deck space – textured and tinted with a non-slip surface – holds a
15’ Novurania tender, with launching crane, or provides enough room
for any group activity. Or... an R-22 heli pad?
Offshore utilizes a solid glass hull
below the bootstripe and closed-cell foam from the waterline up.
This includes all stringers, bulkheads and framing, which are
laminated with Vinylester resin. Offshore favors a sturdy build and
lays their boats up a bit heavier. The feel and ride confirms this.
Solid! This is a yacht built to withstand the elements, emerging
no-worse for the wear.
The covered aft deck is large in size for
a 72' and provides quick access to all points, with full walk-around
decks, port/starbord access to the cockpit and a stainless ladders
leading to the tender deck. Split, granite-topped tables seperate a
settee that spans the aft deck. Overhead lighting is abundant and
well placed. The covered deck areas of the Offshore 72' are nearly
equal in square footage to it's interior space. This is a boat for
living aboard and enjoying the outdoors.
Something no boat should be without, an
aftdeck control station. Sure, a good captain can "feel" her into a
slip from the traditional helms... but can it be successfully
Looking aft through the oversized glass
windows shows the visual scope of area open to passengers, as well
as the back deck and swim platform. Since the aft deck can be
completely draped, it easily becomes part of the entertainment area
of the salon.
Carrying out the décor of light ash,
mahogany, and teak woods with complementary lounge and floor
coverings, the salon presents a warm welcome to its visitors. Deep
cushioned couches and a large cocktail table situated at arms length
add to the ease of the moment. Dark upholstered easy chairs across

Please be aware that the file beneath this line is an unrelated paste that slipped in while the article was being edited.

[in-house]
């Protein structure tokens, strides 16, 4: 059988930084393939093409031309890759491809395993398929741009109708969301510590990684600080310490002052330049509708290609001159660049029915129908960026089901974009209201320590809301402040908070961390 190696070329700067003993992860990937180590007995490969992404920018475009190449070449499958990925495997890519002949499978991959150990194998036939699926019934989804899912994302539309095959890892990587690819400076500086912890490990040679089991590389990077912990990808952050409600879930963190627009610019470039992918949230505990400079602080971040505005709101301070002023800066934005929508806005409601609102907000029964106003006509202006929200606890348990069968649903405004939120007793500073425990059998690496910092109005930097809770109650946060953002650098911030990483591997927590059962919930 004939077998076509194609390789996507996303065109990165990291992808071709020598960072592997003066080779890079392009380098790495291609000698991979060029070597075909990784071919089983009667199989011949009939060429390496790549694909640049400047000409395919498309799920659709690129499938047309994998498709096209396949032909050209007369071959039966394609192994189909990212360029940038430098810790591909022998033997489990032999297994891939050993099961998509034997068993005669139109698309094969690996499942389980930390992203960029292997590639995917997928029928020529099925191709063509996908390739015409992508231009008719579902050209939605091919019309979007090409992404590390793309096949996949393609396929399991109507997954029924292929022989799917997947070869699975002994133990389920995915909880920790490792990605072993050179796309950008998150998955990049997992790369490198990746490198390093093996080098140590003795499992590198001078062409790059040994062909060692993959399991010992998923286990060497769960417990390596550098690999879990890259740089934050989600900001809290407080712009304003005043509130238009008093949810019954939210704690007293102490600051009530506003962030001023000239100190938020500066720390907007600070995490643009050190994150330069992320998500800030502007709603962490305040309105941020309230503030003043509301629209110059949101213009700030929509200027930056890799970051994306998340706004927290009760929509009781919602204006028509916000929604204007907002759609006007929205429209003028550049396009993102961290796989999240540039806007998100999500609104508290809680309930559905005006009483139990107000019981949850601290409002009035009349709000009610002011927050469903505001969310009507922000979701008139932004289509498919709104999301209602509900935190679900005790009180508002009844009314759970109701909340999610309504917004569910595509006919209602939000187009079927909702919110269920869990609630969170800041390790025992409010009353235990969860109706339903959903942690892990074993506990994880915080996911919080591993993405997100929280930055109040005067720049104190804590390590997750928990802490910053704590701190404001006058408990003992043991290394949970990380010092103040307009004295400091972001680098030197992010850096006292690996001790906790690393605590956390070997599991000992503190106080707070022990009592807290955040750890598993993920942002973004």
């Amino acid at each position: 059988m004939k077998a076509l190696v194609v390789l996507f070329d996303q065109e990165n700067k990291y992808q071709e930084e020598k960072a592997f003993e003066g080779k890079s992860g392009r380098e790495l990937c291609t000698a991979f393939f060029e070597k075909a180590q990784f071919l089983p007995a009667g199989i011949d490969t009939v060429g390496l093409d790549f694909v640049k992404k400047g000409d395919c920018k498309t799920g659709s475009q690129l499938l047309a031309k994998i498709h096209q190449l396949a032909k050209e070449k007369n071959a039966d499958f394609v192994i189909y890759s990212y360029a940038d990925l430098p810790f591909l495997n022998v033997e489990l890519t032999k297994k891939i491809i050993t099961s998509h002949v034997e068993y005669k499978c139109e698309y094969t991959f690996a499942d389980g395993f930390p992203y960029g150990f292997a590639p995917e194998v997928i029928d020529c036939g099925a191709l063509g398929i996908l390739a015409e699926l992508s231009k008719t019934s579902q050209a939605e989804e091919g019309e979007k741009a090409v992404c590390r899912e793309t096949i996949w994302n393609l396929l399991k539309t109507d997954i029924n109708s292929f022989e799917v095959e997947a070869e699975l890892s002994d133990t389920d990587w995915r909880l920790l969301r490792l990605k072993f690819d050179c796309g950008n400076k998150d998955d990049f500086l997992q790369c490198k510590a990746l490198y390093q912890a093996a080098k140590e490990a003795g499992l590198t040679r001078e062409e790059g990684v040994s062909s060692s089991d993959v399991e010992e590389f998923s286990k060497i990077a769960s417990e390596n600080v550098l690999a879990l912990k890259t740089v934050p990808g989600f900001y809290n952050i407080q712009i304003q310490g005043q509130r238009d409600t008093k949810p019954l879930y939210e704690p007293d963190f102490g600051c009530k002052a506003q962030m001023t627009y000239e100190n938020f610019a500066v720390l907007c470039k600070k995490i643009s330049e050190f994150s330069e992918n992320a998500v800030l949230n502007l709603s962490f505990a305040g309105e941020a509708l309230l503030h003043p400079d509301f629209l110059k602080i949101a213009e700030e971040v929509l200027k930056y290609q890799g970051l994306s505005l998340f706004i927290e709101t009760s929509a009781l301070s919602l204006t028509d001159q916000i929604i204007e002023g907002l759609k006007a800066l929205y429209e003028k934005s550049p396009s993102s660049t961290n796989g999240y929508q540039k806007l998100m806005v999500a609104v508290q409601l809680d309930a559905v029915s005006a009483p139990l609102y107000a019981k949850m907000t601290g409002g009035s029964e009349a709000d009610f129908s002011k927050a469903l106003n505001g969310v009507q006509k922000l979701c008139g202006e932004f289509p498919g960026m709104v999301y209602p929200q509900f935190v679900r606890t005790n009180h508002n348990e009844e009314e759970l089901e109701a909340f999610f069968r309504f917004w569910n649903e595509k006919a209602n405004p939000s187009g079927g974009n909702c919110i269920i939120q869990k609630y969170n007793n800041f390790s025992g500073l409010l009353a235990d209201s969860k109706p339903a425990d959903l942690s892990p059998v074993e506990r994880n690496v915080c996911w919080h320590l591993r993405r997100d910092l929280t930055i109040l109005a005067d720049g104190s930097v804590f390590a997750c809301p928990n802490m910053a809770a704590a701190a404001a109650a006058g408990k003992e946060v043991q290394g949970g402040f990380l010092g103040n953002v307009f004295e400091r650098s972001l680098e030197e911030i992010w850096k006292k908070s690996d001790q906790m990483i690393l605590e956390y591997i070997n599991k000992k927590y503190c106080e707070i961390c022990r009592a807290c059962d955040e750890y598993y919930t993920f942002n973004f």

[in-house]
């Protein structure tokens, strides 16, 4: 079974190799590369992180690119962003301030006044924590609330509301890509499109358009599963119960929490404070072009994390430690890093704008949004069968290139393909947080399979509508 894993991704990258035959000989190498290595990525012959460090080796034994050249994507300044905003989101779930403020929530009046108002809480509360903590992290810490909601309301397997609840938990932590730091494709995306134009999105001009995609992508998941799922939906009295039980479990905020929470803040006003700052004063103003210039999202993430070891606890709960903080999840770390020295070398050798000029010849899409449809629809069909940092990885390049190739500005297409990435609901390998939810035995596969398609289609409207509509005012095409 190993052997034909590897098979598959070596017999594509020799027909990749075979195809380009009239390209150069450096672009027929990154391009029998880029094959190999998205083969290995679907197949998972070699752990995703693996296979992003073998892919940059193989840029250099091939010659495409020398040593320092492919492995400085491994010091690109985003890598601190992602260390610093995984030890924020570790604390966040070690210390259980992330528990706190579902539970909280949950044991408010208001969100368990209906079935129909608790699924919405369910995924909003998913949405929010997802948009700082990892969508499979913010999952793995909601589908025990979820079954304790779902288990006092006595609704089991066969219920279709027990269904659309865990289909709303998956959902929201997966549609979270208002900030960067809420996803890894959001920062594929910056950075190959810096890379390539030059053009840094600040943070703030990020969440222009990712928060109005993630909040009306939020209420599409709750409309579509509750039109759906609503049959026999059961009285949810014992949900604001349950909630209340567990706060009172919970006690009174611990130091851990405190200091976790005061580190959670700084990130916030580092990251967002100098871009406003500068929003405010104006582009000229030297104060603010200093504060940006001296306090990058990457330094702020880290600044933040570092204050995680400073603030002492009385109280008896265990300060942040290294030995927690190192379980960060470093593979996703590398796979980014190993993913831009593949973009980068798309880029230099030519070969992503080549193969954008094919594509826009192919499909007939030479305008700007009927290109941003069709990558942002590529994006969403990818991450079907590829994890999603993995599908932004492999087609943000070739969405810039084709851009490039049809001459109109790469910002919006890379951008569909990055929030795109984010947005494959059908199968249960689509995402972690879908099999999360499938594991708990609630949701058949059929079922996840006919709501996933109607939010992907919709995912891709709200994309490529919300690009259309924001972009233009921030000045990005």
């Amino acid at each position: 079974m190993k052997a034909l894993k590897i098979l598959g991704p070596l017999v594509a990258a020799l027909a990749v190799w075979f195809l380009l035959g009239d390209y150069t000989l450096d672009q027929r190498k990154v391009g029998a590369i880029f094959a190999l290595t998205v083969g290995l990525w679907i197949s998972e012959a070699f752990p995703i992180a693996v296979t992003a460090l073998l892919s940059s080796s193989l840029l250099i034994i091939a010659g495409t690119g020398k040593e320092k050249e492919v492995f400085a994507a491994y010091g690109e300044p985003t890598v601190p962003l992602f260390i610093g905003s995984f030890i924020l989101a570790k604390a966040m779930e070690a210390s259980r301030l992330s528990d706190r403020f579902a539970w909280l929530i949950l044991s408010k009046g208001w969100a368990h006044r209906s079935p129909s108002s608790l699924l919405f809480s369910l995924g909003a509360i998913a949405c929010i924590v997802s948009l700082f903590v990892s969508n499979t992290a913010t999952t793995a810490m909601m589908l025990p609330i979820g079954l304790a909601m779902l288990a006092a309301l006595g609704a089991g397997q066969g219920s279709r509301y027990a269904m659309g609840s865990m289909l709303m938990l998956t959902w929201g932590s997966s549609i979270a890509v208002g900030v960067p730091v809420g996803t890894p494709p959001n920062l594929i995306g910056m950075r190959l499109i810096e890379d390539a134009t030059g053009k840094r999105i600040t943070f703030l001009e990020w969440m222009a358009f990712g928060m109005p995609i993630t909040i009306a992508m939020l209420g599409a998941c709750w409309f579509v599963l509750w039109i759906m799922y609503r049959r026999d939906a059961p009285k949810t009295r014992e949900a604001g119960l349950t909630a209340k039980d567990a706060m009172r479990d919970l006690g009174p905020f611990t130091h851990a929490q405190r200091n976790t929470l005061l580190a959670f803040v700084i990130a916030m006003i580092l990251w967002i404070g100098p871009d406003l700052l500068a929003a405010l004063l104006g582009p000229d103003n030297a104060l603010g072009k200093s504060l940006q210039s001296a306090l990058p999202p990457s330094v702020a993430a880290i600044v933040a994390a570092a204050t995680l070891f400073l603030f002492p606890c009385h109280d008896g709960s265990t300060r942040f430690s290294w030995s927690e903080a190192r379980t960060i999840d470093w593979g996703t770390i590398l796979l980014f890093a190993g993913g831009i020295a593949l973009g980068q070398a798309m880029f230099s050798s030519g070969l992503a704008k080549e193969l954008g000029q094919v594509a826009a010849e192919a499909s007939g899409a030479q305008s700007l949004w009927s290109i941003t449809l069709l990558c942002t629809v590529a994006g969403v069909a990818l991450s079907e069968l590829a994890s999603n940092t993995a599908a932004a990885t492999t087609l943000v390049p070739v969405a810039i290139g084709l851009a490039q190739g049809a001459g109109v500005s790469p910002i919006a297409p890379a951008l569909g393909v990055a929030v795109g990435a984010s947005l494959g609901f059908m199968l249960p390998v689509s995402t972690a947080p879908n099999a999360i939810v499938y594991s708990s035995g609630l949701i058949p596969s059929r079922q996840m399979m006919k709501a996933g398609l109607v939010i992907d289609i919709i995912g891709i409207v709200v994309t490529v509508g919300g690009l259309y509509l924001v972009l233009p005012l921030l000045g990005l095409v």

the space offer more relaxation and comfort in the friendly
atmosphere. Fabrics and arrangements are options, of course, but the
interiors shown here make this a favored escape to quiescence.
Handily situated between the Control
Center and the Saloon, the Galley is compact but well designed to
serve its purpose, both during cruise hours and evening dinner
parties. With an overhead large microwave oven and cooktops below at
counter level, there are adequate storage areas and cabinetry for
any occasion. Walls and floors here are also mahogany, teak, and
light ash woods. A double counter sink is set in light onyx marble
with stainless steel basins and faucets, next to a giant window
which will please the chef.
A high traffic area, the wheelhouse
corridor is the central hub connecting the salon, galley and
wheelhouse on the main deck, with staircases and ladders leading to
the flybridge above and the master below. Stowage abounds with
cabinets placed whereever an interior void is found.
As the most popular venue during cruising
hours the helm station sets the pace with a deeply upholstered couch
just aft, and full visibility with large windows for the passengers.
Cabinetry holds cruising guides, and at starboard, a stairway leads
to the flybridge. Doors on each side allow easy egress for docking